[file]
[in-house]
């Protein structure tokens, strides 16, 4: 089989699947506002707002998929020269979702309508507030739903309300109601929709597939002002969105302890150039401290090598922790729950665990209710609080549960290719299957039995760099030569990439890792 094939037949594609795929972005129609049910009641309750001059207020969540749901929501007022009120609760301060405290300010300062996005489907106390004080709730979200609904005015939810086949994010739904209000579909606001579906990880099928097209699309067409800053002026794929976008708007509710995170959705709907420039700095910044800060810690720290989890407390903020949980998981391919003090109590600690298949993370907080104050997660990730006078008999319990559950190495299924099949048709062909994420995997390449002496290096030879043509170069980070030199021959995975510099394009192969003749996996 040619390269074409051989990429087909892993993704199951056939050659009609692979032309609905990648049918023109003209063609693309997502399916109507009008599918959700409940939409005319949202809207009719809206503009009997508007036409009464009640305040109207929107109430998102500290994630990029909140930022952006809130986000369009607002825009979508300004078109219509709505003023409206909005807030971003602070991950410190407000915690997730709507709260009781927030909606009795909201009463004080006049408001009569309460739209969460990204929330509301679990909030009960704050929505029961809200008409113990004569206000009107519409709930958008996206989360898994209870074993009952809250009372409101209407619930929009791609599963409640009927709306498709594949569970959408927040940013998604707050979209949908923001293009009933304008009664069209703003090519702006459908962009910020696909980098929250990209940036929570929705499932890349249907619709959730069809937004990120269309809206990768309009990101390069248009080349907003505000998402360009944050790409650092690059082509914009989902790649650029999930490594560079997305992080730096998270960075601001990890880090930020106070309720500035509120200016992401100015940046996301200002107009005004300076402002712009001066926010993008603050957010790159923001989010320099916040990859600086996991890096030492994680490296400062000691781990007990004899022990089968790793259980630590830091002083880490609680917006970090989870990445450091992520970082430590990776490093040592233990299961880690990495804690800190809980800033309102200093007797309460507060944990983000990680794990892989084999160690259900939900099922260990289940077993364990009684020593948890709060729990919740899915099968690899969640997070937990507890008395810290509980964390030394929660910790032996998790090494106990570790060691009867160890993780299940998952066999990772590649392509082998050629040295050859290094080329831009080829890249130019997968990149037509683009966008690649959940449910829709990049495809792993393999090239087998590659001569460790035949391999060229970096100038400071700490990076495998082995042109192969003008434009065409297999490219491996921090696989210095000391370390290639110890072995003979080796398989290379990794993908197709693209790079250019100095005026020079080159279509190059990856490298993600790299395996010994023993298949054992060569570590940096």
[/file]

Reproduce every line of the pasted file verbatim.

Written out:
[in-house]
């Protein structure tokens, strides 16, 4: 089989699947506002707002998929020269979702309508507030739903309300109601929709597939002002969105302890150039401290090598922790729950665990209710609080549960290719299957039995760099030569990439890792 094939037949594609795929972005129609049910009641309750001059207020969540749901929501007022009120609760301060405290300010300062996005489907106390004080709730979200609904005015939810086949994010739904209000579909606001579906990880099928097209699309067409800053002026794929976008708007509710995170959705709907420039700095910044800060810690720290989890407390903020949980998981391919003090109590600690298949993370907080104050997660990730006078008999319990559950190495299924099949048709062909994420995997390449002496290096030879043509170069980070030199021959995975510099394009192969003749996996 040619390269074409051989990429087909892993993704199951056939050659009609692979032309609905990648049918023109003209063609693309997502399916109507009008599918959700409940939409005319949202809207009719809206503009009997508007036409009464009640305040109207929107109430998102500290994630990029909140930022952006809130986000369009607002825009979508300004078109219509709505003023409206909005807030971003602070991950410190407000915690997730709507709260009781927030909606009795909201009463004080006049408001009569309460739209969460990204929330509301679990909030009960704050929505029961809200008409113990004569206000009107519409709930958008996206989360898994209870074993009952809250009372409101209407619930929009791609599963409640009927709306498709594949569970959408927040940013998604707050979209949908923001293009009933304008009664069209703003090519702006459908962009910020696909980098929250990209940036929570929705499932890349249907619709959730069809937004990120269309809206990768309009990101390069248009080349907003505000998402360009944050790409650092690059082509914009989902790649650029999930490594560079997305992080730096998270960075601001990890880090930020106070309720500035509120200016992401100015940046996301200002107009005004300076402002712009001066926010993008603050957010790159923001989010320099916040990859600086996991890096030492994680490296400062000691781990007990004899022990089968790793259980630590830091002083880490609680917006970090989870990445450091992520970082430590990776490093040592233990299961880690990495804690800190809980800033309102200093007797309460507060944990983000990680794990892989084999160690259900939900099922260990289940077993364990009684020593948890709060729990919740899915099968690899969640997070937990507890008395810290509980964390030394929660910790032996998790090494106990570790060691009867160890993780299940998952066999990772590649392509082998050629040295050859290094080329831009080829890249130019997968990149037509683009966008690649959940449910829709990049495809792993393999090239087998590659001569460790035949391999060229970096100038400071700490990076495998082995042109192969003008434009065409297999490219491996921090696989210095000391370390290639110890072995003979080796398989290379990794993908197709693209790079250019100095005026020079080159279509190059990856490298993600790299395996010994023993298949054992060569570590940096």